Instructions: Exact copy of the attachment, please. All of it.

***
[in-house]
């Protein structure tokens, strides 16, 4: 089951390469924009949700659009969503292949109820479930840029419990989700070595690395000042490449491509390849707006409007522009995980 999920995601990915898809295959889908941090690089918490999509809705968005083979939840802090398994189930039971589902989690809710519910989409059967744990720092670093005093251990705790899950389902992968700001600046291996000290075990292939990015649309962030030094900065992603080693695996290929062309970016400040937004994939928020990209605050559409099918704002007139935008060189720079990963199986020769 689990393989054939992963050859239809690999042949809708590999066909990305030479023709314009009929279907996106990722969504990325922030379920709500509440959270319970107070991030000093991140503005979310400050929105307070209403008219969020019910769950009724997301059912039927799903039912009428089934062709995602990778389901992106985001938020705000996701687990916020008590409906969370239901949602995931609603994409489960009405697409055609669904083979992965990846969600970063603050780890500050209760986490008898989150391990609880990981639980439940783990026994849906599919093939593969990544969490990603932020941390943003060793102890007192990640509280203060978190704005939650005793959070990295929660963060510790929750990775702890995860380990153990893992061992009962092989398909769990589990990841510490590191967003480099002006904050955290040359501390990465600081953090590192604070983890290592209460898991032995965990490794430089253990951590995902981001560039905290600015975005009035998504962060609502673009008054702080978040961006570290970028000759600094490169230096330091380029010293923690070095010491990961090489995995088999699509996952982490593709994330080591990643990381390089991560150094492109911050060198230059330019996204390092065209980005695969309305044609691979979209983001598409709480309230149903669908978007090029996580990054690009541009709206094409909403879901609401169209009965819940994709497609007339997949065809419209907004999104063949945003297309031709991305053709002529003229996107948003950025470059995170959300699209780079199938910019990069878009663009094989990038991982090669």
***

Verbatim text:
[in-house]
């Protein structure tokens, strides 16, 4: 089951390469924009949700659009969503292949109820479930840029419990989700070595690395000042490449491509390849707006409007522009995980 999920995601990915898809295959889908941090690089918490999509809705968005083979939840802090398994189930039971589902989690809710519910989409059967744990720092670093005093251990705790899950389902992968700001600046291996000290075990292939990015649309962030030094900065992603080693695996290929062309970016400040937004994939928020990209605050559409099918704002007139935008060189720079990963199986020769 689990393989054939992963050859239809690999042949809708590999066909990305030479023709314009009929279907996106990722969504990325922030379920709500509440959270319970107070991030000093991140503005979310400050929105307070209403008219969020019910769950009724997301059912039927799903039912009428089934062709995602990778389901992106985001938020705000996701687990916020008590409906969370239901949602995931609603994409489960009405697409055609669904083979992965990846969600970063603050780890500050209760986490008898989150391990609880990981639980439940783990026994849906599919093939593969990544969490990603932020941390943003060793102890007192990640509280203060978190704005939650005793959070990295929660963060510790929750990775702890995860380990153990893992061992009962092989398909769990589990990841510490590191967003480099002006904050955290040359501390990465600081953090590192604070983890290592209460898991032995965990490794430089253990951590995902981001560039905290600015975005009035998504962060609502673009008054702080978040961006570290970028000759600094490169230096330091380029010293923690070095010491990961090489995995088999699509996952982490593709994330080591990643990381390089991560150094492109911050060198230059330019996204390092065209980005695969309305044609691979979209983001598409709480309230149903669908978007090029996580990054690009541009709206094409909403879901609401169209009965819940994709497609007339997949065809419209907004999104063949945003297309031709991305053709002529003229996107948003950025470059995170959300699209780079199938910019990069878009663009094989990038991982090669």